Essential Reads

Essential Reads is your one-stop source for the top stories of the day as reported by your favorite Washington Week panelists. It's a simple way to save time and stay informed about the news you need to know. Check it out every day!

Jun 13, 2012

  • Three Iron Truths of the (Not-Fine) Recovery

    By Jim Tankersley, National Journal

    The U.S. economy is not doing fine. Not in the private sector, and especially not in the public sector. President Obama was wrong to say otherwise – that the private sector is fine – last week. Mitt Romney was wrong to suggest laying off teachers and firefighters hasn’t hurt. And congressional Republicans are wrong to say the whole situation would improve if we just had more “certainty” around taxes and regulations.

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  • Obama Campaign’s Rough Patch Concerns Some Democrats

    By Karen Tumulty, Washington Post

    Is it time for Democrats to panic? That’s what a growing number of party loyalists are wondering, amid a rough couple of weeks in which President Obama and his political operation have been buffeted by bad economic news, their own gaffes and signs that the presumed Republican nominee is gaining strength.

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  • Dimon's Big Day on Capitol Hill

    With John Harwood, CNBC and Major Garrett, National Journal

    Major Garrett, National Journal White House correspondent, and CNBC's John Harwood report on the politics behind today's Senate hearing and provide a preview of questions likely to be asked of key witness Jamie Dimon.

    Watch Video on CNBC
  • Dems, GOP Warily Eye News of Falling Family Wealth

    By Charles Babington, Associated Press

    Democrats and Republicans are wary of trying to exploit a new report about the sharp drop in household wealth over the past 20 years. The economic report, released just as the presidential race is heating up, was stunning: The Great Recession shrank Americans’ wealth so much that, in 2010, median family net worth was no more than it had been in 1992 after adjusting for inflation.

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Jun 12, 2012

  • Does Leaking Secrets Damage National Security?

    By Tom Gjelten, NPR

    Last week's assignment of two federal prosecutors to investigate disclosures of national security information might have been the first shot in a new war on leaks. The director of national intelligence is expected soon to announce new measures to fight unauthorized disclosures, and some members of Congress say it could be time for new anti-leaking laws.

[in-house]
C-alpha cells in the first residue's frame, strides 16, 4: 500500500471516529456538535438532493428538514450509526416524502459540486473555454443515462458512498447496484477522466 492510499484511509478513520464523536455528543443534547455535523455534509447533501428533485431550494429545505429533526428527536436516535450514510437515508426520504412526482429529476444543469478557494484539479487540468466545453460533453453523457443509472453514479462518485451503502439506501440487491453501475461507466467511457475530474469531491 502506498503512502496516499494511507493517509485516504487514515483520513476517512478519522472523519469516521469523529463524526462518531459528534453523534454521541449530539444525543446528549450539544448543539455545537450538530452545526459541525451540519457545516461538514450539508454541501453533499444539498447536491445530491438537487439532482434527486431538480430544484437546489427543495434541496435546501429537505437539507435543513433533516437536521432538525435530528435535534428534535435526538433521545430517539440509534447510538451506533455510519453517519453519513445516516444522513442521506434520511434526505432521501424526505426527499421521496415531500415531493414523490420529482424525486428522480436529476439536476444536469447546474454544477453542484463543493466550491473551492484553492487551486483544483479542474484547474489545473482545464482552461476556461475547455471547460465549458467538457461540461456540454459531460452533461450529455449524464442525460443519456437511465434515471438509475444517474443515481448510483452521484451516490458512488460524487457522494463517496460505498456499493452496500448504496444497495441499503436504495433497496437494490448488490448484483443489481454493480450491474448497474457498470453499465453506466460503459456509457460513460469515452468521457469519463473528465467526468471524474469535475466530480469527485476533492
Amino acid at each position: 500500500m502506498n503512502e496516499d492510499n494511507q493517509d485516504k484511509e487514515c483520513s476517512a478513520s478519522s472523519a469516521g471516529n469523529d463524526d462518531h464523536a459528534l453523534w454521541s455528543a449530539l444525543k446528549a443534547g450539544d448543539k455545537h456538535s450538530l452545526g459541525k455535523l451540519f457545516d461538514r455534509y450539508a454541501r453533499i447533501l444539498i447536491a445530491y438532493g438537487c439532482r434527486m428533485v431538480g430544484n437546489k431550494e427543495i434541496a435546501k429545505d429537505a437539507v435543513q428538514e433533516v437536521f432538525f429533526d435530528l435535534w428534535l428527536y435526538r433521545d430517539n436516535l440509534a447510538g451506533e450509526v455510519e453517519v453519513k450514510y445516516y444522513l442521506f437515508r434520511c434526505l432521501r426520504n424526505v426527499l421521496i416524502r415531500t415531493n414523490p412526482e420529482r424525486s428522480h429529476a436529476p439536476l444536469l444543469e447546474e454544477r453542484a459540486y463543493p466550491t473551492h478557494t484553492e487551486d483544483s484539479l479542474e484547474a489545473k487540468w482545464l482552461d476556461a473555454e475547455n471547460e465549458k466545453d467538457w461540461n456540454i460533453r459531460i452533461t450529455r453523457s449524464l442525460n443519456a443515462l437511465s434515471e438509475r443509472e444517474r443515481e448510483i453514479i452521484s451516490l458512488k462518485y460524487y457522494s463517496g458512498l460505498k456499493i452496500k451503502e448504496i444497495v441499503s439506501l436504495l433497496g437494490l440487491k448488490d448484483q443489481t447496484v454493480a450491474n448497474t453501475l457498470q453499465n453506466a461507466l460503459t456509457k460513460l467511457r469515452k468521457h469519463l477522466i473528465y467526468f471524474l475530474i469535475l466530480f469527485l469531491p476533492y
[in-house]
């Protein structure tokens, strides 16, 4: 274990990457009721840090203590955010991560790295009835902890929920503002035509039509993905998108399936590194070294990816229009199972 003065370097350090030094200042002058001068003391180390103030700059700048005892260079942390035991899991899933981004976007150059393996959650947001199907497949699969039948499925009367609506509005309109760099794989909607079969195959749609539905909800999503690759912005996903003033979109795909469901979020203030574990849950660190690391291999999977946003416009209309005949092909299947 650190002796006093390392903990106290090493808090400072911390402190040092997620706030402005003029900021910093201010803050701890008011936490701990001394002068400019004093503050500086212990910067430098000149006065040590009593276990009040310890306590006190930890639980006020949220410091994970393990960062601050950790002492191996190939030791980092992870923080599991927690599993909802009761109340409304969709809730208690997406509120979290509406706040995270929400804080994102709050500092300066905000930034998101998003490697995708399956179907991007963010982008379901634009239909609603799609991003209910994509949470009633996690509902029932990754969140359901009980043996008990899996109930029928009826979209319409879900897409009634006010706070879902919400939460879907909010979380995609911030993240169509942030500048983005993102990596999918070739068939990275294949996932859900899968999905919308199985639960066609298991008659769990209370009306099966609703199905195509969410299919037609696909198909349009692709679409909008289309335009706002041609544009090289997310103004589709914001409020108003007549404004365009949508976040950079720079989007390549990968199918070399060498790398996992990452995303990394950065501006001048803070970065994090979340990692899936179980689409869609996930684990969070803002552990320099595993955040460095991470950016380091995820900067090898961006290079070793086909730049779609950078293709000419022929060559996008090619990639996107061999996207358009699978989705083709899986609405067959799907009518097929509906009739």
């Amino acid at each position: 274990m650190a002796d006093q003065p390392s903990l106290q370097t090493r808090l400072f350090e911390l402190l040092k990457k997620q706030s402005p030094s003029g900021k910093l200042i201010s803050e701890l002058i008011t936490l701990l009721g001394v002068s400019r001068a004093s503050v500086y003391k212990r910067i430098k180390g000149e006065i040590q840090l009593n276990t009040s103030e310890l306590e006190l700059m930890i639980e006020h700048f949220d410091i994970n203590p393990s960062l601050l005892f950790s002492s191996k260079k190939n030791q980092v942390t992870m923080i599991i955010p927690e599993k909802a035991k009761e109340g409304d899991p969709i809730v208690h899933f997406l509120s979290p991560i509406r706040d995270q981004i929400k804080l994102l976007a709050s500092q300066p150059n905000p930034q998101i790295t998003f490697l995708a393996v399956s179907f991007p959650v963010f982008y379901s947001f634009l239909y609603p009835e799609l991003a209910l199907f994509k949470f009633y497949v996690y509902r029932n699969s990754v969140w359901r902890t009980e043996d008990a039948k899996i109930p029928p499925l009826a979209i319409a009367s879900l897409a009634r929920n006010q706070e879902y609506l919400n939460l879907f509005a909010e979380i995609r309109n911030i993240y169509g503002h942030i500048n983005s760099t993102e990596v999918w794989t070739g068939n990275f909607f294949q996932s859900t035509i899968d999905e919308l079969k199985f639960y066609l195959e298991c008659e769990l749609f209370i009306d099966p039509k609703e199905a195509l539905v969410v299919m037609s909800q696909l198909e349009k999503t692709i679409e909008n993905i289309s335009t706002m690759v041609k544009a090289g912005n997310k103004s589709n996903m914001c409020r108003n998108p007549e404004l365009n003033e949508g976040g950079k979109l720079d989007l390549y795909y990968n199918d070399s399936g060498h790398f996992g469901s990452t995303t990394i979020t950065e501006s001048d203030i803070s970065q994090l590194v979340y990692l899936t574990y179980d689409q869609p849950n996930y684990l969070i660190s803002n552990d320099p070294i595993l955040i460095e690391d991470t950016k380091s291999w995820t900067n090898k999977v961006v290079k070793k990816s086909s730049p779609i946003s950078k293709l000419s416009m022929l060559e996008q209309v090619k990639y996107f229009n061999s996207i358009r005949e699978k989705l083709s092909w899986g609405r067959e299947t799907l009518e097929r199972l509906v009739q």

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  • Commerce Secretary Takes Medical Leave After Hit-and-Run Crash

    By Adam Nagourney and Helene Cooper, New York Times

    It began Saturday afternoon at a railroad crossing in a run-down commercial neighborhood in suburban San Gabriel, on a street bustling with signs in Chinese characters. A man in a Lexus rolled into the back of a Buick waiting for a train to pass. Two miles and five minutes later, the Lexus smacked into the rear of yet another car, in neighboring Rosemead.

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  • Not Jeb Bush’s GOP

    By John Dickerson, Slate

    Jeb Bush does not want to be vice president. That’s what he says when he's asked directly, but he really proves it when he’s talking about everything else. On issues from budget policy to leadership style to immigration, Bush, one of the most popular national Republicans, is a man out of step with his party. This does not mean he likes President Obama. He wants him out of office.

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  • Obama's Re-Election Woes

    With John Harwood, CNBC

    Depending on what degree the European crisis hits U.S. exports, and depending on the severity of the so-called fiscal cliff, the U.S. GDP could face a huge decrease. Sam Seder, "Majority Report" host; Tony Fratto, former White House deputy press secretary; Jennifer Rubin, Washington Post; and CNBC's John Harwood, offer insight.

    Watch Video on CNBC
  • Commerce's Bryson to Take Leave of Absence

    By Jim Tankersley and Major Garrett, National Journal

    Commerce Secretary John Bryson, involved in separate traffic accidents in California over the weekend, informed President Obama on Monday evening that he is taking medical leave to cope with an unspecified illness. Deputy Secretary Rebecca Blank will serve as acting secretary in his absence. Bryson had a seizure, according to a spokeswoman earlier in the day.

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Jun 11, 2012

  • Ohio's Job Growth Doesn't Guarantee an Obama Win

    By Charles Babington, Associated Press

    The nation's unemployment rate of 8.2 percent may sink President Barack Obama's re-election bid, but one detail brightens his hopes. About 10 battleground states will decide the election, and seven of them have employment levels that beat the U.S. average.

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  • Scott Walker, the Motorcycle Daredevil of the GOP